WhatsApp is launching a new initiative to educate people on how to protect themselves from message-based scams.
The “STOP. THINK. CALL.” campaign launched in the UK has joined forces with comedian Joel Dommett — who once was the victim of a scam in which he was catfished and blackmailed — and Friends Against Scams, the National Trading Standards’ initiative to protect people from scams in England and Wales.
Messaging scams have been on the rise, with 59 percent of British people stating they’ve received a message-based scam in the past year, per WhatsApp research undertaken by Opinium. The findings also showed that these scams are most prevalent in SMS text message (46 percent), and WhatsApp (13 percent).
So, what exactly does STOP. THINK. CALL. actually mean? Per WhatsApp, the STOP entails taking five before responding. “Make sure your WhatsApp two-step verification is switched on to protect your account; that you’re happy with your privacy settings, and your six-digit pin is secure.”
The THINK step asks you to consider: “Does this request make sense? Are they asking you to share a PIN code which they have had sent to you? Are they asking for money?”
The CALL step involves calling the number to verify the identity of the sender — is this message really from a friend or relative, as it purports to be? “Only when you’re 100 percent sure the request is from someone you know and trust, should you consider it. If it turns out to be untrue, report It to Action Fraud.”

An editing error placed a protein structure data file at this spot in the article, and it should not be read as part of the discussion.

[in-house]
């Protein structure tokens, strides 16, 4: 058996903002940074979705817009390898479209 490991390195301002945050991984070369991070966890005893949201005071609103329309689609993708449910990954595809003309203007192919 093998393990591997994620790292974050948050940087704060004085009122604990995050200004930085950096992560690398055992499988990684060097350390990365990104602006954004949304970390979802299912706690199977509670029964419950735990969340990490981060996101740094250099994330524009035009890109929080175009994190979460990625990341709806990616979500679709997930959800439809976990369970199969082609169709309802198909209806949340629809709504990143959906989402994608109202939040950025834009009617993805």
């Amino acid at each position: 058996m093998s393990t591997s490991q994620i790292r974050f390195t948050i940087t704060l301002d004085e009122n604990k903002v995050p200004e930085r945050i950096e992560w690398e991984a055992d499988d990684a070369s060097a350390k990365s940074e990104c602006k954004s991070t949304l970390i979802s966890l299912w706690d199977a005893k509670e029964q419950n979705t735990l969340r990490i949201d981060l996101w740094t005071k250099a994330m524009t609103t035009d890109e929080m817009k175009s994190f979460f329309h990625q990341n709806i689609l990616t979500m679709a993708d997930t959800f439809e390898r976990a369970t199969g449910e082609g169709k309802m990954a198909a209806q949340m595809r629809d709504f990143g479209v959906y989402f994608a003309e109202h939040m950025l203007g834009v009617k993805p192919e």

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In recent months, messaging scams have taken the form of WhatsApp texts that begin with “hey mum, it’s me”. Earlier this year, a WhatsApp scam saw scammers posing as people’s friends to ask for SMS security codes before hijacking their accounts. Police have issued warnings about WhatsApp scams that target elderly people, often posing as family members asking for sums of money. One of the most widely reported scams in recent months saw people receiving SMS messages purporting to be Royal Mail (the UK’s postal service) advising people to pay a shipping fee.
WhatsApp does its bit by protecting its users’ personal messages with end-to-end encryption — it cannot see your private messages, but it must be noted that it does share your metadata with Facebook for advertising purposes.
“We want to remind people that we all have a role to play in keeping our accounts safe by remaining vigilant to the threat of scammers,” Kathryn Harnett, policy manager at WhatsApp, said in a statement. “We advise all users never to share their six-digit PIN code with others, not even friends or family, and recommend that all users set up two-step verification for added security.”
“If you receive a suspicious message (even if you think you know who it’s from), calling or requesting a voice note is the fastest and simplest way to check someone is who they say they are. A friend in need is a friend worth calling,” Harnett added.
If you’re worried about being targeted by scams, independent free consumer advice organisation Citizens Advice Scams Action urges people to visit their website to get help with online scams. If you’ve been a victim of a payment scam, you should contact your bank immediately if you’ve handed over your details, and you can report the incident to your local police station, to Action Fraud (for England, Wales, and Northern Ireland) or Police Scotland (for Scotland).